Today, we excerpt from our latest fund family "profile", "New Queen of Cash: Fidelity's Nancy Prior." The June issue of Money Fund Intelligence interviews Fidelity's Money Market Group President Nancy Prior this month, asking her about ultra-low rates, regulatory reform, and recent challenges. We also touch on the largest money fund provider's venerable history, customer concerns and some other issues in the money market mutual fund space. Our Q&A follows.

Q: Tell us about Fidelity's history, and your history, in the money fund space. Prior: Fidelity has been in the money market fund business for several decades. It is a very important business to us.... Money market funds represent a significant amount of Fidelity's assets under management. We have been at the forefront of innovation in the money market space, whether it be check writing or other features. So Fidelity has a very long and proud history in the money market fund business. I have been with Fidelity just over 10 years now and all of that time has been with the fixed income division. I actually started my career at Fidelity back in 2002, as part of the fixed income legal team. In 2009, I became managing director of research and was responsible for all credit research related to global financial institutions.... [I]n November of 2011, I became the President of our money market group.

Q: What would you consider to be Fidelity's main differentiator in the space? Prior: We have a common set of goals, and a money market fund investment mandate that is crystal clear in all of our minds, which is to give our shareholders a one dollar stable NAV, liquidity and a market-based rate of return. We are very focused on credit research. We have over 80 analysts that are dedicated to working with our traders and portfolio managers constructing appropriate portfolios. We take our obligations under Rule 2a-7 for making minimal credit risk determinations very seriously and have resourced our credit research department accordingly. We monitor every single dollar, every hour. Having people on the ground in the right time zone, and developing relationships with issuers' management teams and local regulators is very important. We have a group of analysts that are responsible for different jurisdictions throughout Europe. They can hop on a plane or a train and be in Germany, Brussels or France in an hour, and that is very valuable.

One other significant differentiator is the incorporation of macro analysis in our process. Historically, looking at financial institutions and other issuers, the key focus of the analysis was always on the fundamental strength of an individual issuer. What are their assets? Who is their management team? What is their funding profile? What is the quality of their assets? It was really focused on an individual issuer and basing minimal credit risk determinations on the fundamental strength of that issuer. Clearly over the last few years, the balance in terms of the weight that macro analysis plays in credit analysis for an individual issuer has changed. With that balance now shifted, a good portion of what we choose to invest in is driven by macro analysis. We always will start with the questions: 'Does an issuer represent minimal credit risk? What is the fundamental strength of an individual issuer?' But the macro overlay today is far "weightier" than it was in the past.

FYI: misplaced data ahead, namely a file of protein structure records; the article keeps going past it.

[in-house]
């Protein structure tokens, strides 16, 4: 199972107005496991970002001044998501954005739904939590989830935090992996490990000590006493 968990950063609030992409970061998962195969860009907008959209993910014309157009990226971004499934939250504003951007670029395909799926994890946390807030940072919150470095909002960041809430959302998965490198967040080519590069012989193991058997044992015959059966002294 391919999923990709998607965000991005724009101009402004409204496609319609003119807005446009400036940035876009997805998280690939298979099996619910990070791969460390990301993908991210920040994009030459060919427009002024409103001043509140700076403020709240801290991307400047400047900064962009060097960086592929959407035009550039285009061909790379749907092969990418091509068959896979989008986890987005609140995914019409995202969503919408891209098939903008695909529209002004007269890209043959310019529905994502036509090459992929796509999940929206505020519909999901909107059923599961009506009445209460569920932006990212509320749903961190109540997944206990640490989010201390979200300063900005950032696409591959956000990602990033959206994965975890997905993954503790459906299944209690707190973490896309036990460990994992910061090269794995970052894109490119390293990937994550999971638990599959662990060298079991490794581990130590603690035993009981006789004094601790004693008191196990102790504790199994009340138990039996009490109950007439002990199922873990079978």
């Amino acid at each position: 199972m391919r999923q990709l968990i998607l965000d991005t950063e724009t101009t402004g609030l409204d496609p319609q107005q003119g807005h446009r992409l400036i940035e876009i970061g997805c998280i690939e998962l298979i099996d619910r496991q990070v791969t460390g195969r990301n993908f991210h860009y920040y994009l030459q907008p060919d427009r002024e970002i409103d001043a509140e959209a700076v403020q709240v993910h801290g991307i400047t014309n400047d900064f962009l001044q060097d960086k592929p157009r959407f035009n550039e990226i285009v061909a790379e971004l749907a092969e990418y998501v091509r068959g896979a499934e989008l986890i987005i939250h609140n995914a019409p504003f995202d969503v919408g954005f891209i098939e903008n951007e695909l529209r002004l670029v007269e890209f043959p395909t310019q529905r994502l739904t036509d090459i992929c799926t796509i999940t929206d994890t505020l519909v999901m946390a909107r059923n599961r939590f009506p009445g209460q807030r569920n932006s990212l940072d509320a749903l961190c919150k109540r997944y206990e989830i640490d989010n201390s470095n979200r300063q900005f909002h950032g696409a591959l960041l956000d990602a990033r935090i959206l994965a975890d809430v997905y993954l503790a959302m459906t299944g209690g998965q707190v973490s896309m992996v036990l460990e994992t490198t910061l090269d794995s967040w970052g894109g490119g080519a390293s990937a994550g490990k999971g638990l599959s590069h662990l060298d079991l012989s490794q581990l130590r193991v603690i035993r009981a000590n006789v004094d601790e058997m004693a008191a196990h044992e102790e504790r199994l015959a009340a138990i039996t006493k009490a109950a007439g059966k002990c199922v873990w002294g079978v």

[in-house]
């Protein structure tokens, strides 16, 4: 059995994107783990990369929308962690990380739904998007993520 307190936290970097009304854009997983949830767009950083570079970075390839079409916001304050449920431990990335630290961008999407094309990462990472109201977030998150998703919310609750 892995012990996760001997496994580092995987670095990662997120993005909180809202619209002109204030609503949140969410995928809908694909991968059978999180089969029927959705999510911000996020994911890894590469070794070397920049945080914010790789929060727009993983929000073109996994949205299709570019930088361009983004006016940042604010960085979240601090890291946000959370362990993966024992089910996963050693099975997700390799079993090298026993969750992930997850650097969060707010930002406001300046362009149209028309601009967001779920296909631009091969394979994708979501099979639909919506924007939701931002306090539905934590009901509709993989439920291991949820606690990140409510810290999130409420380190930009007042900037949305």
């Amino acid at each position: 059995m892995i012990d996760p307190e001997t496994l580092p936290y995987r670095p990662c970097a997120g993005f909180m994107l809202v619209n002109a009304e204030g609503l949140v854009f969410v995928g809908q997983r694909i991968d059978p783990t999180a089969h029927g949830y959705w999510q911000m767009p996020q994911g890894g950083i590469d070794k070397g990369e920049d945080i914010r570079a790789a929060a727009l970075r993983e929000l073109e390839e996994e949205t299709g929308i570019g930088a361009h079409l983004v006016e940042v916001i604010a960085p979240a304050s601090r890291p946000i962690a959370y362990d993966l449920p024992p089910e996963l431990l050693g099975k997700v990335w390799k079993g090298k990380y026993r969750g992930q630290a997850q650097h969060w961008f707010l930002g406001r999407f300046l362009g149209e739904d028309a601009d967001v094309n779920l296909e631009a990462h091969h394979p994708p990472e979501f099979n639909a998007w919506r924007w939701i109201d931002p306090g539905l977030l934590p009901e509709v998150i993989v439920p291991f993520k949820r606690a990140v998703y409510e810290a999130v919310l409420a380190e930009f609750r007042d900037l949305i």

Q: What is your biggest challenge now? Prior: I think it has been dealing with the markets. We continue to be in a low rate environment with lots of volatility and uncertainty. As money market fund investors, that situation dictates that we continue to invest very conservatively. The rate environment and volatility are what we focus in on every day, making sure that we carefully review and consider everything we own. One of our mantras here is 'Know what we own it and why we own it.' We focus everyday on how events might impact those decisions. We are also looking at some of the bank ratings issues that are approaching. You've got Moody's looking at global banks and how potential ratings changes may affect some of largest financial institutions in the world. Between uncertainty and potential downgrades in Europe and here in the States, our investable universe continues to become smaller. We have partially responded to that trend by increasing our allocations to U.S. government securities and overnight repos.

Q: What are the funds buying and what aren't they buying now? Prior: We generally don't comment on specific securities, but I can tell you that we have a process that includes an "approved" list. For each issuer there is a dedicated analyst, because we believe in front line accountability. We invest only in banks and other corporations that we believe represent minimal credit risk. Our maturity limits for many of those institutions have been shortened, primarily in response to larger macro issues. We are investing quite conservatively and defensively.

Q: What are customers concerned about? Prior: There are still concerns over Europe, though certainly not to the extent that we saw last summer. We tend to be very proactve in our shareholder relationships. We have a great client relationship team that reaches out to clients to learn what is on their minds and to make sure that they understand our philosophy and current thinking. I think the new holdings disclosures that are available to clients, combined with our proactive client outreach have done quite a bit to ease customers' concerns. We know that our customers are focused on many of the same things we are focused on, which includes the low rate environment, and credit market volatility, particularly in Europe. We have been proactive in communicating to our clients that we are not invested in Greece, Portugal, Ireland, Spain or Italy.

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